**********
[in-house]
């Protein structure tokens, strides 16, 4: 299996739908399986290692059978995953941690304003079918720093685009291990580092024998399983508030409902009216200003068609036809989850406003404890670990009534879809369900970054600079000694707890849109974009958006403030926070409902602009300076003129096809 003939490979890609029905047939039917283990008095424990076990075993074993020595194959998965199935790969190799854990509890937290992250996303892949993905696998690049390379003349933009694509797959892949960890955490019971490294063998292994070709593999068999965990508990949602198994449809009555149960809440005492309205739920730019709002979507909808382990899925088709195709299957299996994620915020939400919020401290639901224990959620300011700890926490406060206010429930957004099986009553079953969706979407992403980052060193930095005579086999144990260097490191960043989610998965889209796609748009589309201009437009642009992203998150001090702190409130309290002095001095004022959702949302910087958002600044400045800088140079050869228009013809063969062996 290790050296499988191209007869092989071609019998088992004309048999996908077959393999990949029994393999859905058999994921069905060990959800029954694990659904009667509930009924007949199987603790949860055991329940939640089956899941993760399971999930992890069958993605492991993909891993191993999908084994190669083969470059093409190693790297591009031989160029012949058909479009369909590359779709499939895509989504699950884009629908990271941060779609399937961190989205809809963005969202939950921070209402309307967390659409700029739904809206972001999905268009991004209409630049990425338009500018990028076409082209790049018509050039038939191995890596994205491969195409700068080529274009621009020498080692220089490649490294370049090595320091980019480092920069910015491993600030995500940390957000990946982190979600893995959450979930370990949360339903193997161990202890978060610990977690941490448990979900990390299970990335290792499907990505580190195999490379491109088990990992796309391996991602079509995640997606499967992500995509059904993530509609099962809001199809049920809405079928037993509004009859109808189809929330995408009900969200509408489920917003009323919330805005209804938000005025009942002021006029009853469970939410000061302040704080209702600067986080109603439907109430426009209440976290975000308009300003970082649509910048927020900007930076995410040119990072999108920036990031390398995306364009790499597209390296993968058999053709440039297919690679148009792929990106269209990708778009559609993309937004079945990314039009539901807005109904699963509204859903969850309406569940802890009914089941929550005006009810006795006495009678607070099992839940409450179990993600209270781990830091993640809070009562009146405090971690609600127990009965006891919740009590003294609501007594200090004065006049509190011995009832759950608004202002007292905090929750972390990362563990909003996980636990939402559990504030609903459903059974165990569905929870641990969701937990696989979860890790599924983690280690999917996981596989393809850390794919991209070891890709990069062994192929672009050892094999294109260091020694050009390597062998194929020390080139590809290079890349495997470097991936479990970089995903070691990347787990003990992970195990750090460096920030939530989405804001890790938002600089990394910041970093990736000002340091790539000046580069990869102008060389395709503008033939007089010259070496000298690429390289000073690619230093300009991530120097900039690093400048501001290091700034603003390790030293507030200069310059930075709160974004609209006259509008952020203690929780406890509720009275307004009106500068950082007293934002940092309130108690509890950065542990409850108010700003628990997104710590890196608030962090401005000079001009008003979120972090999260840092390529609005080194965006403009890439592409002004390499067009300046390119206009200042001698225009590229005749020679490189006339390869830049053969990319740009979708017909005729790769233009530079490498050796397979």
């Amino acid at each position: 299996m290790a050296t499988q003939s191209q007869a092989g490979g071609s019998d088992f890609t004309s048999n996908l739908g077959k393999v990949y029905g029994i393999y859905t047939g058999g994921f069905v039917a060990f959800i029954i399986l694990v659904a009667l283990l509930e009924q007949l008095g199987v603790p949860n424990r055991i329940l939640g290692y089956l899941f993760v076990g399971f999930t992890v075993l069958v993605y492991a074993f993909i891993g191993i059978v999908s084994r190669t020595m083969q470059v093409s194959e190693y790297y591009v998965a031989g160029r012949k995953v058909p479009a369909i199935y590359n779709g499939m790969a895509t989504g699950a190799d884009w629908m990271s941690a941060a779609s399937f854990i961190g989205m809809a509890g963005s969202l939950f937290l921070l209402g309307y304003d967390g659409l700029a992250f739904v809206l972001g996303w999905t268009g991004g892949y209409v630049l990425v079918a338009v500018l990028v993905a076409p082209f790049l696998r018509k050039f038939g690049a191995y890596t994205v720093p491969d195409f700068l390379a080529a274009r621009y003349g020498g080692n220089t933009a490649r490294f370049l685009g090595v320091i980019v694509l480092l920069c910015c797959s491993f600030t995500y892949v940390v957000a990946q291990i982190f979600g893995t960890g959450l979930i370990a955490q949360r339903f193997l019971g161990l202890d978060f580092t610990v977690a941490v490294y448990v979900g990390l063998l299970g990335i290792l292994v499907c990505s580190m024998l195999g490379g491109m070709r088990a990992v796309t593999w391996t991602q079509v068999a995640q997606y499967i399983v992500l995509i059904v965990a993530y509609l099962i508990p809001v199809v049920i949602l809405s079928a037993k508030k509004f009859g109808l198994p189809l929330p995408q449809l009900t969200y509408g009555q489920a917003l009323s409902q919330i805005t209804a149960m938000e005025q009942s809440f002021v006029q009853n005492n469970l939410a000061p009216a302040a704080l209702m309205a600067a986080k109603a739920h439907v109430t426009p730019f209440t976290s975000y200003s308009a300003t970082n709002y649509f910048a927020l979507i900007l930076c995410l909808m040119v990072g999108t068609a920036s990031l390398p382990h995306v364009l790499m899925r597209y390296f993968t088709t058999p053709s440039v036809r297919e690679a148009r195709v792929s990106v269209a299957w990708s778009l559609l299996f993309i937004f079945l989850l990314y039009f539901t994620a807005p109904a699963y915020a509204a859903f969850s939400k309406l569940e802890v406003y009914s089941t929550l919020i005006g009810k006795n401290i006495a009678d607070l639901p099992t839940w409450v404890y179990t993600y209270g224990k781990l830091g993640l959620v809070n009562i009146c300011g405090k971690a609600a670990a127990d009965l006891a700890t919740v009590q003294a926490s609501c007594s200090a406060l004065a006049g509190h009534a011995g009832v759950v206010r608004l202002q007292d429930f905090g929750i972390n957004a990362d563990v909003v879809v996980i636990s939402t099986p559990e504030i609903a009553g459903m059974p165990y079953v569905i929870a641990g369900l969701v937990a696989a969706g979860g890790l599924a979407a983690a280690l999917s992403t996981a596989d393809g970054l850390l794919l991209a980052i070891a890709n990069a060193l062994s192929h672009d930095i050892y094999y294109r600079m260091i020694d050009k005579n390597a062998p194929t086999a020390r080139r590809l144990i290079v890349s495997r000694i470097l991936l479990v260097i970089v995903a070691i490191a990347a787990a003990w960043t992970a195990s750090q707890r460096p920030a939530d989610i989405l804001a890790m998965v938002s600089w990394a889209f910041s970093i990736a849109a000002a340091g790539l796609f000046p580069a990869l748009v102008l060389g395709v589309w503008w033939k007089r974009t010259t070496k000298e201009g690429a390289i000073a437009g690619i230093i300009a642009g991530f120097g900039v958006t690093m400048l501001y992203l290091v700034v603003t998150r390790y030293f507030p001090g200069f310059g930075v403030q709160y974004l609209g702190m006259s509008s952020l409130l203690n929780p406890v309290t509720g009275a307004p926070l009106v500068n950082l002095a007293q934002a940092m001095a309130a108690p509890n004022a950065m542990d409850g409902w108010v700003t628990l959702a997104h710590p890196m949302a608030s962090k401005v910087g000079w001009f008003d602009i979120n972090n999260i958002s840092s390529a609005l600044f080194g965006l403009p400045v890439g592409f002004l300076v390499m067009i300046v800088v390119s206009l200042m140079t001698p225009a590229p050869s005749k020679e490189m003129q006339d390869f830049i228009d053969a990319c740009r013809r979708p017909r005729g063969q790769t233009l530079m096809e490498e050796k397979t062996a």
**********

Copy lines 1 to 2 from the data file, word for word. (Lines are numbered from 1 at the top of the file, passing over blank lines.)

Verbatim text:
[in-house]
């Protein structure tokens, strides 16, 4: 299996739908399986290692059978995953941690304003079918720093685009291990580092024998399983508030409902009216200003068609036809989850406003404890670990009534879809369900970054600079000694707890849109974009958006403030926070409902602009300076003129096809 003939490979890609029905047939039917283990008095424990076990075993074993020595194959998965199935790969190799854990509890937290992250996303892949993905696998690049390379003349933009694509797959892949960890955490019971490294063998292994070709593999068999965990508990949602198994449809009555149960809440005492309205739920730019709002979507909808382990899925088709195709299957299996994620915020939400919020401290639901224990959620300011700890926490406060206010429930957004099986009553079953969706979407992403980052060193930095005579086999144990260097490191960043989610998965889209796609748009589309201009437009642009992203998150001090702190409130309290002095001095004022959702949302910087958002600044400045800088140079050869228009013809063969062996 290790050296499988191209007869092989071609019998088992004309048999996908077959393999990949029994393999859905058999994921069905060990959800029954694990659904009667509930009924007949199987603790949860055991329940939640089956899941993760399971999930992890069958993605492991993909891993191993999908084994190669083969470059093409190693790297591009031989160029012949058909479009369909590359779709499939895509989504699950884009629908990271941060779609399937961190989205809809963005969202939950921070209402309307967390659409700029739904809206972001999905268009991004209409630049990425338009500018990028076409082209790049018509050039038939191995890596994205491969195409700068080529274009621009020498080692220089490649490294370049090595320091980019480092920069910015491993600030995500940390957000990946982190979600893995959450979930370990949360339903193997161990202890978060610990977690941490448990979900990390299970990335290792499907990505580190195999490379491109088990990992796309391996991602079509995640997606499967992500995509059904993530509609099962809001199809049920809405079928037993509004009859109808189809929330995408009900969200509408489920917003009323919330805005209804938000005025009942002021006029009853469970939410000061302040704080209702600067986080109603439907109430426009209440976290975000308009300003970082649509910048927020900007930076995410040119990072999108920036990031390398995306364009790499597209390296993968058999053709440039297919690679148009792929990106269209990708778009559609993309937004079945990314039009539901807005109904699963509204859903969850309406569940802890009914089941929550005006009810006795006495009678607070099992839940409450179990993600209270781990830091993640809070009562009146405090971690609600127990009965006891919740009590003294609501007594200090004065006049509190011995009832759950608004202002007292905090929750972390990362563990909003996980636990939402559990504030609903459903059974165990569905929870641990969701937990696989979860890790599924983690280690999917996981596989393809850390794919991209070891890709990069062994192929672009050892094999294109260091020694050009390597062998194929020390080139590809290079890349495997470097991936479990970089995903070691990347787990003990992970195990750090460096920030939530989405804001890790938002600089990394910041970093990736000002340091790539000046580069990869102008060389395709503008033939007089010259070496000298690429390289000073690619230093300009991530120097900039690093400048501001290091700034603003390790030293507030200069310059930075709160974004609209006259509008952020203690929780406890509720009275307004009106500068950082007293934002940092309130108690509890950065542990409850108010700003628990997104710590890196608030962090401005000079001009008003979120972090999260840092390529609005080194965006403009890439592409002004390499067009300046390119206009200042001698225009590229005749020679490189006339390869830049053969990319740009979708017909005729790769233009530079490498050796397979």